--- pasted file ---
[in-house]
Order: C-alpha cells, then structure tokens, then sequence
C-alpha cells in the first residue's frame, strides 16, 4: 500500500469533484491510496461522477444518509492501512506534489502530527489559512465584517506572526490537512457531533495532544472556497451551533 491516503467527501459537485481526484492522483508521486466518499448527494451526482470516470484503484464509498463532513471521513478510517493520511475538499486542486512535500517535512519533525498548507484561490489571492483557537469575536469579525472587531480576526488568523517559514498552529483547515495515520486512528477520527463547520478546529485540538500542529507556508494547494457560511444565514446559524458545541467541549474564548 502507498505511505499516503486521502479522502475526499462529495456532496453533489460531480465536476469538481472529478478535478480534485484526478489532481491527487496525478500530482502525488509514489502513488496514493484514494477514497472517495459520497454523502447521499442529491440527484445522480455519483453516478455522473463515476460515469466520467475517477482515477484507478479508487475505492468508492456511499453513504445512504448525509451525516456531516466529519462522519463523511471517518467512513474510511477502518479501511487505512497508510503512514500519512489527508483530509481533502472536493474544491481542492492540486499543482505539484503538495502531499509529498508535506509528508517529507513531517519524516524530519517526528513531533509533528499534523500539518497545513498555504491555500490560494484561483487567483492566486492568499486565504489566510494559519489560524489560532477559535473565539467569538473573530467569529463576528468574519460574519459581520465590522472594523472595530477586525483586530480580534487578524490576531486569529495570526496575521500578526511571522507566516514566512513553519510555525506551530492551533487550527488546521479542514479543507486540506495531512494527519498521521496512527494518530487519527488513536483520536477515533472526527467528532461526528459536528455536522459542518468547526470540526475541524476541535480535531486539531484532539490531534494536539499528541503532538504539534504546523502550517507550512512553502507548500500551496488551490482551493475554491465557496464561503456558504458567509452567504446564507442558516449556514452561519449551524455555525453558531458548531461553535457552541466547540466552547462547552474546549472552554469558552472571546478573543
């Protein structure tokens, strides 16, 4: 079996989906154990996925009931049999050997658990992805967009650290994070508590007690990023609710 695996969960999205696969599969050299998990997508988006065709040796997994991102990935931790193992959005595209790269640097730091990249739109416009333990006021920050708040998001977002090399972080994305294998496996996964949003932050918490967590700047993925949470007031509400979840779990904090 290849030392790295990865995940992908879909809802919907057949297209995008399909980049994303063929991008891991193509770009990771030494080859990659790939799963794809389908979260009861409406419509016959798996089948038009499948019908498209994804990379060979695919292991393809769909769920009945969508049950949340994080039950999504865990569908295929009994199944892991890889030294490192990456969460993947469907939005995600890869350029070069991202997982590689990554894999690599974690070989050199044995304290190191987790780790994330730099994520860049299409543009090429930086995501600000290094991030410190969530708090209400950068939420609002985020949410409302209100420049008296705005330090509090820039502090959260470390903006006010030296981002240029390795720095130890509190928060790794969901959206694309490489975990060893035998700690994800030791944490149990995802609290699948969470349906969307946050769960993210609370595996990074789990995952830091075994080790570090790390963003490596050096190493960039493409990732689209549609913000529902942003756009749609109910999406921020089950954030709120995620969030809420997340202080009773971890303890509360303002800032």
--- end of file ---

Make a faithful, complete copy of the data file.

[in-house]
Order: C-alpha cells, then structure tokens, then sequence
C-alpha cells in the first residue's frame, strides 16, 4: 500500500469533484491510496461522477444518509492501512506534489502530527489559512465584517506572526490537512457531533495532544472556497451551533 491516503467527501459537485481526484492522483508521486466518499448527494451526482470516470484503484464509498463532513471521513478510517493520511475538499486542486512535500517535512519533525498548507484561490489571492483557537469575536469579525472587531480576526488568523517559514498552529483547515495515520486512528477520527463547520478546529485540538500542529507556508494547494457560511444565514446559524458545541467541549474564548 502507498505511505499516503486521502479522502475526499462529495456532496453533489460531480465536476469538481472529478478535478480534485484526478489532481491527487496525478500530482502525488509514489502513488496514493484514494477514497472517495459520497454523502447521499442529491440527484445522480455519483453516478455522473463515476460515469466520467475517477482515477484507478479508487475505492468508492456511499453513504445512504448525509451525516456531516466529519462522519463523511471517518467512513474510511477502518479501511487505512497508510503512514500519512489527508483530509481533502472536493474544491481542492492540486499543482505539484503538495502531499509529498508535506509528508517529507513531517519524516524530519517526528513531533509533528499534523500539518497545513498555504491555500490560494484561483487567483492566486492568499486565504489566510494559519489560524489560532477559535473565539467569538473573530467569529463576528468574519460574519459581520465590522472594523472595530477586525483586530480580534487578524490576531486569529495570526496575521500578526511571522507566516514566512513553519510555525506551530492551533487550527488546521479542514479543507486540506495531512494527519498521521496512527494518530487519527488513536483520536477515533472526527467528532461526528459536528455536522459542518468547526470540526475541524476541535480535531486539531484532539490531534494536539499528541503532538504539534504546523502550517507550512512553502507548500500551496488551490482551493475554491465557496464561503456558504458567509452567504446564507442558516449556514452561519449551524455555525453558531458548531461553535457552541466547540466552547462547552474546549472552554469558552472571546478573543
């Protein structure tokens, strides 16, 4: 079996989906154990996925009931049999050997658990992805967009650290994070508590007690990023609710 695996969960999205696969599969050299998990997508988006065709040796997994991102990935931790193992959005595209790269640097730091990249739109416009333990006021920050708040998001977002090399972080994305294998496996996964949003932050918490967590700047993925949470007031509400979840779990904090 290849030392790295990865995940992908879909809802919907057949297209995008399909980049994303063929991008891991193509770009990771030494080859990659790939799963794809389908979260009861409406419509016959798996089948038009499948019908498209994804990379060979695919292991393809769909769920009945969508049950949340994080039950999504865990569908295929009994199944892991890889030294490192990456969460993947469907939005995600890869350029070069991202997982590689990554894999690599974690070989050199044995304290190191987790780790994330730099994520860049299409543009090429930086995501600000290094991030410190969530708090209400950068939420609002985020949410409302209100420049008296705005330090509090820039502090959260470390903006006010030296981002240029390795720095130890509190928060790794969901959206694309490489975990060893035998700690994800030791944490149990995802609290699948969470349906969307946050769960993210609370595996990074789990995952830091075994080790570090790390963003490596050096190493960039493409990732689209549609913000529902942003756009749609109910999406921020089950954030709120995620969030809420997340202080009773971890303890509360303002800032």